DesignBUILD 2019: How can architects and urban planners plan for a “big Australia”?
The possibilities associated with re-imagining the Greater Sydney metropolis were explored at DesignBUILD 2019, as experts in architecture and planning talked through how this vision will transform the city and region.
However, that was just part of a bigger discussion about how good design and sensible planning will see a vision for ‘big Australia’ achieved.
Jake McCallum from News Corp moderated the panel and began by examining some of the realities that are driving the vision of seeing Sydney transformed into three cities where most residents live within 30 minutes of their jobs, education and health facilities and services. Australia continues to grow rapidly, having just passed 25 million people with no signs of slowing down. Some have projected Australia to have than 40 million people by 2060. How can we plan for the new frontier as the population continues to grow? How will planners take existing communities and effectively plan for inevitable economic and population shifts?
David Tickle from Hassell mentioned that the most important thing associated with this kind of transformation is to talk with the community about what such changes can and should look like. It’s something that is often forgotten in these transformation processes. Working alongside communities as early as possible is essential to understanding what that community cares about and to understand the complexity of change. It doesn’t mean you have to do everything they want, but if you do it early enough you can take people on the journey with you, and that allows stakeholders to best deal with growing and changing populations.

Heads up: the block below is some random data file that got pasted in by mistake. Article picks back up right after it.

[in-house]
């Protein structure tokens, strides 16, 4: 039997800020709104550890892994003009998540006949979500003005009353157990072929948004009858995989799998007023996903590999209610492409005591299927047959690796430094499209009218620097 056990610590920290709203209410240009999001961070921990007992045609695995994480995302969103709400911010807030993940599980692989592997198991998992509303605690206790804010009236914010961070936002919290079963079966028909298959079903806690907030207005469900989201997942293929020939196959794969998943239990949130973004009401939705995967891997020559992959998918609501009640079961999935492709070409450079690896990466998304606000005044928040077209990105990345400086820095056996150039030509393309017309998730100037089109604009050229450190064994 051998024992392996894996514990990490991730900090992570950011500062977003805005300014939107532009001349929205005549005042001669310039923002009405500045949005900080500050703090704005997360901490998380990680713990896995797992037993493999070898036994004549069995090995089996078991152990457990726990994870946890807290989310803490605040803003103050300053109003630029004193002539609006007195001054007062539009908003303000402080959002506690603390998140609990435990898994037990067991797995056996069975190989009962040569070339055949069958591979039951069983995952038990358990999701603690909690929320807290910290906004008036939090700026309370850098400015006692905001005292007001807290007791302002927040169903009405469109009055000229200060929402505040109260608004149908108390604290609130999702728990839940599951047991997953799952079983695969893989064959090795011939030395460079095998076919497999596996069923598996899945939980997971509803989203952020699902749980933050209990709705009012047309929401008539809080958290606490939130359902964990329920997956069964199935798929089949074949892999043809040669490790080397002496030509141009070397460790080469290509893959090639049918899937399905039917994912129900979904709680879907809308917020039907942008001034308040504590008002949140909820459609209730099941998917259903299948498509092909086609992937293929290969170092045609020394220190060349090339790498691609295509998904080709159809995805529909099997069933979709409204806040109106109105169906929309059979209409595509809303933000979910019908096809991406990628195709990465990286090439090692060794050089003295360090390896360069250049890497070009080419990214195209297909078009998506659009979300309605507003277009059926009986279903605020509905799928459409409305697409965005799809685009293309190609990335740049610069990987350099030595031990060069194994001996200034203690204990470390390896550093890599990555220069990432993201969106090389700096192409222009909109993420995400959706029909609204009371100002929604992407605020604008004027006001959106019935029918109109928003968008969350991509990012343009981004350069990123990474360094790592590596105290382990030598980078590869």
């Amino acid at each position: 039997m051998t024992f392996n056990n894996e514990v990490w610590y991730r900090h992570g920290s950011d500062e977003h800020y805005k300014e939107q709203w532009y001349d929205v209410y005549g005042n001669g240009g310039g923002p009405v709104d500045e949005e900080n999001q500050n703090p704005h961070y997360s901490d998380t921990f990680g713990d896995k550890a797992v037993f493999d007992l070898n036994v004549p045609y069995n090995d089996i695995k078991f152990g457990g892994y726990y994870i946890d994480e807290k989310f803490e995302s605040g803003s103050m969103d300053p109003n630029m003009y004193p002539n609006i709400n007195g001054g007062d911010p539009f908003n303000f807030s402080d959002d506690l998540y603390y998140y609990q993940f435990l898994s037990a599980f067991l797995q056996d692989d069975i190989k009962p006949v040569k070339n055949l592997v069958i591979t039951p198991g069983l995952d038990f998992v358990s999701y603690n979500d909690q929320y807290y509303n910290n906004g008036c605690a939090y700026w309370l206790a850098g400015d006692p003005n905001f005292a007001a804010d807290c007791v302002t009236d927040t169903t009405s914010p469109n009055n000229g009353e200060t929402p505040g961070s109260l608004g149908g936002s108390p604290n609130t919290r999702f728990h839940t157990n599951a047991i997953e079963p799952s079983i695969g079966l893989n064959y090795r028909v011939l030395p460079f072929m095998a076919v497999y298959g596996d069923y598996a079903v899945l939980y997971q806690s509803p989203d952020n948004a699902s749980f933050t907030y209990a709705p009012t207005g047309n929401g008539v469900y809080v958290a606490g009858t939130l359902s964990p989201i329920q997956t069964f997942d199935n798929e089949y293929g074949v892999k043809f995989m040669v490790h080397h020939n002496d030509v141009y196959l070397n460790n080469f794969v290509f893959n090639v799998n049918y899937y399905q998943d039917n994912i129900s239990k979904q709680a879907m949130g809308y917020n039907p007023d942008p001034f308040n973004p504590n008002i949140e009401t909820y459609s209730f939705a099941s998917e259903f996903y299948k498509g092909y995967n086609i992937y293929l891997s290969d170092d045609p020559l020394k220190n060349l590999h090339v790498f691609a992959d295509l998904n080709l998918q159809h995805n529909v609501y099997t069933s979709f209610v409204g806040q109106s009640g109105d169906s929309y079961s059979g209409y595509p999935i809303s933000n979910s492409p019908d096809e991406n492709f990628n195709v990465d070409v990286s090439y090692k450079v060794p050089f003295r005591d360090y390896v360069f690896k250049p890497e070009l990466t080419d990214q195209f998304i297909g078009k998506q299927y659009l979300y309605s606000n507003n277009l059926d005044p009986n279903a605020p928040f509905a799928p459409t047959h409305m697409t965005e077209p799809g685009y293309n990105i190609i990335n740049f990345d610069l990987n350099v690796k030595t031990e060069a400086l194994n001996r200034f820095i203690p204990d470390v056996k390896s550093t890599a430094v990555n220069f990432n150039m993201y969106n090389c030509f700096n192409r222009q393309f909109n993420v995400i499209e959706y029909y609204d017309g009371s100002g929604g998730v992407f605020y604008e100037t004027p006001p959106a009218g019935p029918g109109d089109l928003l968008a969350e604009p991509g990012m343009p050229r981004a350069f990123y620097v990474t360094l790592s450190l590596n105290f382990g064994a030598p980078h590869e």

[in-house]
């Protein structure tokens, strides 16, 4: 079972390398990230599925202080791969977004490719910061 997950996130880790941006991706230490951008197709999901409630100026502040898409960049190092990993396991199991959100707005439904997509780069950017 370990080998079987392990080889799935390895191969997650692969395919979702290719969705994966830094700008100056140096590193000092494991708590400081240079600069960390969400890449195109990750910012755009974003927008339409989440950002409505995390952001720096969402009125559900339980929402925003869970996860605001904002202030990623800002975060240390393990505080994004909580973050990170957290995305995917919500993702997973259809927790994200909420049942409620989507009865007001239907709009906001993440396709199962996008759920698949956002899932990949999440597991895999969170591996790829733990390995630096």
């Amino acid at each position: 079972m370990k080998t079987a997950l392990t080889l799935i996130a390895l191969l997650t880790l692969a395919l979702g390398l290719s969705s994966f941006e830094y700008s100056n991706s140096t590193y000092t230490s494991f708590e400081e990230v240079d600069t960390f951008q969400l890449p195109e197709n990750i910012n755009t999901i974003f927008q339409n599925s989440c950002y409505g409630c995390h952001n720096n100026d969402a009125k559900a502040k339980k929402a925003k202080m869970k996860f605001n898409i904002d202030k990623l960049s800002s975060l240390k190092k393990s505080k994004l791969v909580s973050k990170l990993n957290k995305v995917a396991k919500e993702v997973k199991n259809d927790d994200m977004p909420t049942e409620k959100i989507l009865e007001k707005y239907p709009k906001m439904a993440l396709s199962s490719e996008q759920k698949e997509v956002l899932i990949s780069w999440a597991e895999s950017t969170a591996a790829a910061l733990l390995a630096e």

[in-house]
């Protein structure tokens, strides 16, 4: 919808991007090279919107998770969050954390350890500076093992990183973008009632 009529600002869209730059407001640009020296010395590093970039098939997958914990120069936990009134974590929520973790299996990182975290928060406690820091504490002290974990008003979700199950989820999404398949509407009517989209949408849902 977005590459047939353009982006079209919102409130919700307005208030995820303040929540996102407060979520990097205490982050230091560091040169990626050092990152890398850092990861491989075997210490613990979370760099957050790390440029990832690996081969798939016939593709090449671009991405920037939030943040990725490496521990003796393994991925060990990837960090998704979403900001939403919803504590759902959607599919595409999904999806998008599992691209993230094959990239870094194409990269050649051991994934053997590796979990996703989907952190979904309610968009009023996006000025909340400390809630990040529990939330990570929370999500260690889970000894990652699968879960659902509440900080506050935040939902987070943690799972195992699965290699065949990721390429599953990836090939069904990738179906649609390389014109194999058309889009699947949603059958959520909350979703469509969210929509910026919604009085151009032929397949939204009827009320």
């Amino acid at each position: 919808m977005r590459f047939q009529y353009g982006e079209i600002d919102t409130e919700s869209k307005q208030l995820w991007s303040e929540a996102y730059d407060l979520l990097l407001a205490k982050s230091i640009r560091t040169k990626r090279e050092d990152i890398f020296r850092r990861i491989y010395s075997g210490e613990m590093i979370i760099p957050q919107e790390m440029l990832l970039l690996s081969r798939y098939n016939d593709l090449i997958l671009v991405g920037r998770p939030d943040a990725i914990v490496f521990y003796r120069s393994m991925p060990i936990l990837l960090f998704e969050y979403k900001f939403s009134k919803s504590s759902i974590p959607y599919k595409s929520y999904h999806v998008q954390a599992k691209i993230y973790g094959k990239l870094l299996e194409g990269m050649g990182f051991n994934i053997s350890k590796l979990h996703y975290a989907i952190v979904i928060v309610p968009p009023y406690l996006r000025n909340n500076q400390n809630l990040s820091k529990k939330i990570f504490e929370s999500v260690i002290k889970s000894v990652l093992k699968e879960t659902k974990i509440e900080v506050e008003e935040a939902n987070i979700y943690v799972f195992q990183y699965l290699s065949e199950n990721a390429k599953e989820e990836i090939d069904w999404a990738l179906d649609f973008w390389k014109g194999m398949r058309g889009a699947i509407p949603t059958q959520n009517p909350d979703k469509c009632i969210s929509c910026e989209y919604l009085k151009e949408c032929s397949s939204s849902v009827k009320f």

Rob Mirams from Fender Katsalidis said that this vision for Sydney is a necessary one. However, he did wonder whether decentralizing is the right thing to do. He didn’t want to see cultural institutions that have roots in one area taken to another on account of this change. These developments should be about additions, rather than shifts. That turns into a financial matter, but they’re the kind of changes that will ultimately allow people to live and work outside the center which is why this vision is such a necessity.
Craig Allchin from UTS was asked about how this vision for Sydney would ensure it can remain affordable, and he said it would ultimately be driven by the kind of magic that the harbor and opera house created. How can that magic be recreated elsewhere? How can what they’ve enabled serve as a springboard to distinct attractions for other areas? To make an affordable city, you have to have themes and attractions that people want to live near. The affordability will come if people want to live out by them.
That question of affordability turned into a bigger discussion about whether affordable housing was a critical need, and the panelists mostly agreed that affordable housing shouldn’t be the primary motivator. Saying that we need more affordable housing or creating small, tiny houses isn’t a solution. Instead, affordable neighborhoods make more sense than affordable housing.
An affordable neighborhood isn’t just about the costs of housing. If you build a neighborhood where you have to drive everywhere, then health issues can come out of that. What is the economic impact of congestion? There are questions of affordability that need to be considered beyond housing.